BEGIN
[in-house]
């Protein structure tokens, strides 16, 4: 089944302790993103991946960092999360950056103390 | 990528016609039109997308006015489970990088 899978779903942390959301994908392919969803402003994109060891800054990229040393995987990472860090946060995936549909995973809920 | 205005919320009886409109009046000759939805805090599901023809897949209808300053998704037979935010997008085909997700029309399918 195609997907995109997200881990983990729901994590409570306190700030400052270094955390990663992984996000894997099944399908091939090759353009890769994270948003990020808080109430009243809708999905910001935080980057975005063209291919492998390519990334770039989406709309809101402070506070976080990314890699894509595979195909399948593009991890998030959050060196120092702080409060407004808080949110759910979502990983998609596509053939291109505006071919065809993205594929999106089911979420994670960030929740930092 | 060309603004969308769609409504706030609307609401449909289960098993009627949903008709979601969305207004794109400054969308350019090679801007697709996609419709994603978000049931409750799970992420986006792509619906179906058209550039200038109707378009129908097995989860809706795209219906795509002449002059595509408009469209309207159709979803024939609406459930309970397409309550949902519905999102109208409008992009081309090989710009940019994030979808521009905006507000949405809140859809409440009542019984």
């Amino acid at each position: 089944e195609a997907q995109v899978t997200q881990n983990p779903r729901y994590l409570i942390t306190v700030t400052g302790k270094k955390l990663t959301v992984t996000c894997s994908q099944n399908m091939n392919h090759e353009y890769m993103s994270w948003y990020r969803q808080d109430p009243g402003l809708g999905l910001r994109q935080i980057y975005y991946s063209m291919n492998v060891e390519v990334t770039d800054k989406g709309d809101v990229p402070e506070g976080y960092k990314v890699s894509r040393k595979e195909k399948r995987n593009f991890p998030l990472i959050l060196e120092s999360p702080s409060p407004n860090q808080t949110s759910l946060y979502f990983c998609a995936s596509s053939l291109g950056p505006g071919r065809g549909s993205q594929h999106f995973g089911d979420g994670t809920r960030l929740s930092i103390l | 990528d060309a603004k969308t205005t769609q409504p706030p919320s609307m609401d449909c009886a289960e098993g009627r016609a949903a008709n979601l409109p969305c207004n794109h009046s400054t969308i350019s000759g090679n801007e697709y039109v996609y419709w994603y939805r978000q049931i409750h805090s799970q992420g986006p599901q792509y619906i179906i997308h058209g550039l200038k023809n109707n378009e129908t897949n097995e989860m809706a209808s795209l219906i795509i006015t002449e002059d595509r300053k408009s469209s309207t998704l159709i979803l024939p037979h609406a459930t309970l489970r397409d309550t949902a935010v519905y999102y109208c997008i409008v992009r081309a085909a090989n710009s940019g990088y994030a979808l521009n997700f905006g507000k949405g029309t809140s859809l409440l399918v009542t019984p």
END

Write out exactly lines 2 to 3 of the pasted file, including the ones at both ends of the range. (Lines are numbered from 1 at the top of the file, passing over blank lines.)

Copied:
């Protein structure tokens, strides 16, 4: 089944302790993103991946960092999360950056103390 | 990528016609039109997308006015489970990088 899978779903942390959301994908392919969803402003994109060891800054990229040393995987990472860090946060995936549909995973809920 | 205005919320009886409109009046000759939805805090599901023809897949209808300053998704037979935010997008085909997700029309399918 195609997907995109997200881990983990729901994590409570306190700030400052270094955390990663992984996000894997099944399908091939090759353009890769994270948003990020808080109430009243809708999905910001935080980057975005063209291919492998390519990334770039989406709309809101402070506070976080990314890699894509595979195909399948593009991890998030959050060196120092702080409060407004808080949110759910979502990983998609596509053939291109505006071919065809993205594929999106089911979420994670960030929740930092 | 060309603004969308769609409504706030609307609401449909289960098993009627949903008709979601969305207004794109400054969308350019090679801007697709996609419709994603978000049931409750799970992420986006792509619906179906058209550039200038109707378009129908097995989860809706795209219906795509002449002059595509408009469209309207159709979803024939609406459930309970397409309550949902519905999102109208409008992009081309090989710009940019994030979808521009905006507000949405809140859809409440009542019984």
């Amino acid at each position: 089944e195609a997907q995109v899978t997200q881990n983990p779903r729901y994590l409570i942390t306190v700030t400052g302790k270094k955390l990663t959301v992984t996000c894997s994908q099944n399908m091939n392919h090759e353009y890769m993103s994270w948003y990020r969803q808080d109430p009243g402003l809708g999905l910001r994109q935080i980057y975005y991946s063209m291919n492998v060891e390519v990334t770039d800054k989406g709309d809101v990229p402070e506070g976080y960092k990314v890699s894509r040393k595979e195909k399948r995987n593009f991890p998030l990472i959050l060196e120092s999360p702080s409060p407004n860090q808080t949110s759910l946060y979502f990983c998609a995936s596509s053939l291109g950056p505006g071919r065809g549909s993205q594929h999106f995973g089911d979420g994670t809920r960030l929740s930092i103390l | 990528d060309a603004k969308t205005t769609q409504p706030p919320s609307m609401d449909c009886a289960e098993g009627r016609a949903a008709n979601l409109p969305c207004n794109h009046s400054t969308i350019s000759g090679n801007e697709y039109v996609y419709w994603y939805r978000q049931i409750h805090s799970q992420g986006p599901q792509y619906i179906i997308h058209g550039l200038k023809n109707n378009e129908t897949n097995e989860m809706a209808s795209l219906i795509i006015t002449e002059d595509r300053k408009s469209s309207t998704l159709i979803l024939p037979h609406a459930t309970l489970r397409d309550t949902a935010v519905y999102y109208c997008i409008v992009r081309a085909a090989n710009s940019g990088y994030a979808l521009n997700f905006g507000k949405g029309t809140s859809l409440l399918v009542t019984p």